Suffragette Outrage

Posted On April 12, 2014
April 12, 2014
by Clare

Fire that gutted a house on the corner of Chalfont Lane on 4th April, 1913 was the work of suffragettes. The arson incident was widely reported nationwide.

A copy of a newspaper article passed on to us by former house owner Bob Arthy covered the nature of the fire and the response of the local fire brigade in great detail…

SUFFRAGETTE OUTRAGE
ROUGHWOOD HOUSE CHORLEYWOOD BURNT DOWN

Within a few weeks of the disastrous fire at Croxley Green Station, Hertfordshire has been the scene of another outrage on the part of the Suffragettes. This time a fine country mansion known as Roughwood House’ on the bend of the Chalfont Road, Chorleywood has been the subject of the attack.

About 1 o clock on Friday afternoon , two men working at Beechcroft , a house not far away, noticed smoke issuing from the house in question. In a few minutes, it was apparent that the house was on fire and a telephone message was immediately sent to Messrs. Davis of Rickmansworth, who are the owners. Word was at once taken to the Rickmansworth Fire Station and within ten minutes the motor conveying the hose was rushing to the scene. In a few minutes more the Fire Brigade, with the engine, were hurrying off having turned out with commendable promptitude. Having arrived they found that the hose had already been attached to a hydrant in Hillside Road which is a considerable distance from Roughwood House. A connection was then made at the farm (pond) close by where there was plenty of water. What went wrong is uncertain but no water was forthcoming. Try as they would their efforts were unsuccessful. In the meantime the house was burning furiously and it seemed out of the question that the efforts of the firemen would ever check the rapid progress of the flames, fanned as they were, by a strong wind.

After fully an hour had passed the first jet of water was played on to the burning house, which by this time was practically gutted. The great heat had melted the plate glass windows, while the tiles were cracking and bursting in all directions, making it exceedingly dangerous to approach too near.
As the flames worked backwards against the wind, they eventually reached the kitchen. The door burnt away and then was noticed a great flash, accompanied by clouds of smoke, showing that large quantities of petrol had been used to saturate the floor. There was no doubt that all the ground floor was treated in this way and probably if the kitchen had been saved, some clue to the methods of the incendiaries might have been discovered. As it was, however, this was impossible, the whole of the floors, and in fact every particle of woodwork was reduced to ashes, and all that now remains of what was a fine country mansion are the walls and chimney stacks.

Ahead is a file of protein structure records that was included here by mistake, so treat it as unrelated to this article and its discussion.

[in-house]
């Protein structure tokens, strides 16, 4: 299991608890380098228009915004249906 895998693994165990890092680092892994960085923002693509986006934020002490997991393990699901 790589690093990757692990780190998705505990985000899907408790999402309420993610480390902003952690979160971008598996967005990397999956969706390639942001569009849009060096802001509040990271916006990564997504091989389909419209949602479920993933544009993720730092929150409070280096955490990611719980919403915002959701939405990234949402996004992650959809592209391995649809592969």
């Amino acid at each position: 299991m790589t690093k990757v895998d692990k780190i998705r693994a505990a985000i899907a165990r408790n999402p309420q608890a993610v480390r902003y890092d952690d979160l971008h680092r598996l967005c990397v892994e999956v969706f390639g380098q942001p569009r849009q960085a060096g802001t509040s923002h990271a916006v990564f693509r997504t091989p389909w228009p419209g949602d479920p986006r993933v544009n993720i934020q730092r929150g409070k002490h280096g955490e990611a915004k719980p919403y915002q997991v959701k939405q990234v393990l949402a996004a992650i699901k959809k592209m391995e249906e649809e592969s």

The usual Suffragette notices (cards nearing the words Votes for Women) were found between the house and the stables. There were three postcards published by the W.S.P.U, each bearing the words ‘Votes for Women’ together with the references to Mrs Pankhurst and other matters. These are now in possession of the police at Chesham. The stables were not in any way injured, but the rest of the building is a total loss, and much sympathy is expressed with Messrs. David Bros of Rickmansworth, the owners. The house contained eight bedrooms, a lounge hall, three reception rooms and extensive offices and had only just been renovated: It has been unoccupied since before last Christmas, the last tenant being Mr J.B.Ball.

Of course, it is difficult to judge how the perpetrators of this outrage laid their plans. It is quite possible that they had previously looked over the house on the pretext of wishing to take it, and made their plans accordingly. The house is surrounded by a thick belt of (30ft high) fir trees, and at the rear, is ample cover for anyone wishing to remain unseen. It is gratifying to know that the building was fully insured in the Norwich Union Fire Offices. It was built about six years ago by Messrs. Davis Bros, Messrs Swannell and Sly being the architects.

During Sunday large crowds visited the spot, coming to Chorleywood by train and there were innumerable motor cars, motor cycles, carriages and bicycles conveying people from long distance.

A further report in the London Evening Standard on 5th April, 1913 mentioned that the house was insured and valued at between £2000 and £2500 and that the Roughwood Estate was jointly owned by Mr. Davis, of Rickmansworth, and his nephew. Mr. C. B. Sutton, of Whetstone. It also made reference to the fact that tenant Mr. Ball was an engineer of the Great Central Railway and the property was shortly to have been occupied by Mr. Sutton.

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